Holy bat detector! Ecologists develop first Europe-wide bat ID tool
A small colony of greater mouse-eared bats (Myotis myotis)in Rodersdorf, Switzerland. Photo WSL / Martin Obrist
Press release of the BRITISH ECOLOGICAL SOCIETY
Just as differences in song can be used to distinguish one bird species from another, the pips and squeaks bats use to find prey can be used to identify different species of bat. Now, for the first time, ecologists have developed a Europe-wide tool capable of identifying bats from their echolocation calls.
The new free online tool – iBatsID – will be a major boost to conserving bats, whose numbers have declined significantly across Europe over the past 50 years. Details are published today in the British Ecological Society's Journal of Applied Ecology.
Working with an international team of ecologists, lead author and PhD student Charlotte Walters from the Zoological Society of London (ZSL) selected 1,350 calls of 34 different European bat species from EchoBank, a global echolocation library of more than 200,000 bat calls.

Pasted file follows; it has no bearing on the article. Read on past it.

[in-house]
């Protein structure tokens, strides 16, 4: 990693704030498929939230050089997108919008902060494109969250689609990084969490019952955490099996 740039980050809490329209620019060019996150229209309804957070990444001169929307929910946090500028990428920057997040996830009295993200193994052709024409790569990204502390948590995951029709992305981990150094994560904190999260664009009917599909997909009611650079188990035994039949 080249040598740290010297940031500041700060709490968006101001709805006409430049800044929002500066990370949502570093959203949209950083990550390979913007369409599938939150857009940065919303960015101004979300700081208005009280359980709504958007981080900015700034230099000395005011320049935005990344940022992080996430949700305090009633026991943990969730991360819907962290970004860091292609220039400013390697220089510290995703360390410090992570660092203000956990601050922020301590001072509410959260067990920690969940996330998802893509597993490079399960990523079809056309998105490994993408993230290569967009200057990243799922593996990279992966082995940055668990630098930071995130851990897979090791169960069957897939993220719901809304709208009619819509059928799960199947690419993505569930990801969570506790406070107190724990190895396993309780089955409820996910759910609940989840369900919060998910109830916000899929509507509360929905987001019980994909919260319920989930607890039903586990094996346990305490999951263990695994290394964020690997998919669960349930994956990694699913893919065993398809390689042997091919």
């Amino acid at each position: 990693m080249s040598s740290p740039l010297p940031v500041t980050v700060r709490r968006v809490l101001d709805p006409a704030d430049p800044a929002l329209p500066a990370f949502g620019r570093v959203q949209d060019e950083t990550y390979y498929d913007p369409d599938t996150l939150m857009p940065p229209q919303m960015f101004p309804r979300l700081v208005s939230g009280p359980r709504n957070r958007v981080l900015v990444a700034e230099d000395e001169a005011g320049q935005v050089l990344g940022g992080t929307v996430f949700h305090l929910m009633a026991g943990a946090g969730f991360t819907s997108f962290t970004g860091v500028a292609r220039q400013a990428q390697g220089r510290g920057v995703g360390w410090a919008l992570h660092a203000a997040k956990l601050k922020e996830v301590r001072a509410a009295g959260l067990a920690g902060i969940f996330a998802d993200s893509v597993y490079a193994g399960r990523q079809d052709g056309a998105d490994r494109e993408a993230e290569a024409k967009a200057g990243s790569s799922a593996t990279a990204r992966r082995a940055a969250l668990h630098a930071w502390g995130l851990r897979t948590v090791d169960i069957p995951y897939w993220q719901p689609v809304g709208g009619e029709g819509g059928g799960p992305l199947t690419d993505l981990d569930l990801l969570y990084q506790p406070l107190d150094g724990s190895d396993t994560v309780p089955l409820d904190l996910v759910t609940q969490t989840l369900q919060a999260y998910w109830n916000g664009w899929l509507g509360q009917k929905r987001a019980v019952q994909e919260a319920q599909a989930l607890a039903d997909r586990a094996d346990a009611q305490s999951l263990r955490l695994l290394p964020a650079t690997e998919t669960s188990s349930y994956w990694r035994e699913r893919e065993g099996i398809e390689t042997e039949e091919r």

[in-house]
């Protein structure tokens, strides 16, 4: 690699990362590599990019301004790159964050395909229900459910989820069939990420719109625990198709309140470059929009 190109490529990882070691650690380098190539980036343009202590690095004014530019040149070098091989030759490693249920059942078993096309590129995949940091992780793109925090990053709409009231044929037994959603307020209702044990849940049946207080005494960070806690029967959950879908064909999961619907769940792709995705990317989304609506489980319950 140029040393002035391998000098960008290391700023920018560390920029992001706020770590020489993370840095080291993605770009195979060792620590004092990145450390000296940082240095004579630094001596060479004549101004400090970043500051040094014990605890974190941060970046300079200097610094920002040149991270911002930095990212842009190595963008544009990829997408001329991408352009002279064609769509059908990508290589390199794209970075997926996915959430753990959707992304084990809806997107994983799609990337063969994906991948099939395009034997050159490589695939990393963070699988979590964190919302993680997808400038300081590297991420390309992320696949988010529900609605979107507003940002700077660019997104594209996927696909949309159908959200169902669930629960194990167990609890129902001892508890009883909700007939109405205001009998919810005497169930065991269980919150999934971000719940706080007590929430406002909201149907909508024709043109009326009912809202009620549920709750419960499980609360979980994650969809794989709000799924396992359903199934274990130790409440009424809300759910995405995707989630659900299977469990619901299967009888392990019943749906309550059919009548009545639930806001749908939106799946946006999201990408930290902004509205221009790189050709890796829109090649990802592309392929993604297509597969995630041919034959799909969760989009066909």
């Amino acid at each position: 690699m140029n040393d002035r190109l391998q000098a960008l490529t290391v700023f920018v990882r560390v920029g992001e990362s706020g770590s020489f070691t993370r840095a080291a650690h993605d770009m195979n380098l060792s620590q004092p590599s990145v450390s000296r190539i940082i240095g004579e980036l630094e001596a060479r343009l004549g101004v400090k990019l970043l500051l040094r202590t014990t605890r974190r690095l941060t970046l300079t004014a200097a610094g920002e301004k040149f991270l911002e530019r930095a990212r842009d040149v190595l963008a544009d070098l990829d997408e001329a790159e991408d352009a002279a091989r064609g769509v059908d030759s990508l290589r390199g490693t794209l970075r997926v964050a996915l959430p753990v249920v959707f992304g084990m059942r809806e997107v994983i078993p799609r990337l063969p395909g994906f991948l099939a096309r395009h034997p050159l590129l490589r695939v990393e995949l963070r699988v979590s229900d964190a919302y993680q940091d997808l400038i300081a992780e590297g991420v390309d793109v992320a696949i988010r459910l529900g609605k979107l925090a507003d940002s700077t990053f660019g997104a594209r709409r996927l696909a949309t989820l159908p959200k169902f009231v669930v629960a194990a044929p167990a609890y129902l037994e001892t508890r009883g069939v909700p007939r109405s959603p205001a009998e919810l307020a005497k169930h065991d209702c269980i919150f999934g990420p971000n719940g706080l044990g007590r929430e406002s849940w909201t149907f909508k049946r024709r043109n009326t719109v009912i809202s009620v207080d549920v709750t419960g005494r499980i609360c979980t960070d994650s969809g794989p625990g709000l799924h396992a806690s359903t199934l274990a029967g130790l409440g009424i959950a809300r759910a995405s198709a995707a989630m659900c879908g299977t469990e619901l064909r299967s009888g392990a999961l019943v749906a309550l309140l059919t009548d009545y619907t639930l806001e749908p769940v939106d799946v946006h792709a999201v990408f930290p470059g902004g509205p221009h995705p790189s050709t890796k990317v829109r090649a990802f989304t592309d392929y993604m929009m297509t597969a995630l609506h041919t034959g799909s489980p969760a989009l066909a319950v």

The calls were then analysed to find out which characteristics were most useful in distinguishing different bat species. According to Walters: “Lots of different measurements can be taken from an echolocation call, such as its maximum and minimum frequency, how quickly the frequency changes during the call, and how long the call lasts, but we didn’t know which of these measurements are most useful for telling different species' calls apart.”
The 12 most useful call parameters were then used to train artificial neural networks to produce the new identification tool, iBatsID, which can identify 34 different bat species across the whole of Europe. Most species can be identified correctly more than 80% of the time, although accuracy varies because some species are much harder to identify than others. “iBatsID can identify 83-98% of calls from pipistrelle species correctly, but some species such as those in the Myotis genus are really hard to tell apart and even with iBatsID we can still only identify 49-81% of Myotis calls correctly,” she explains.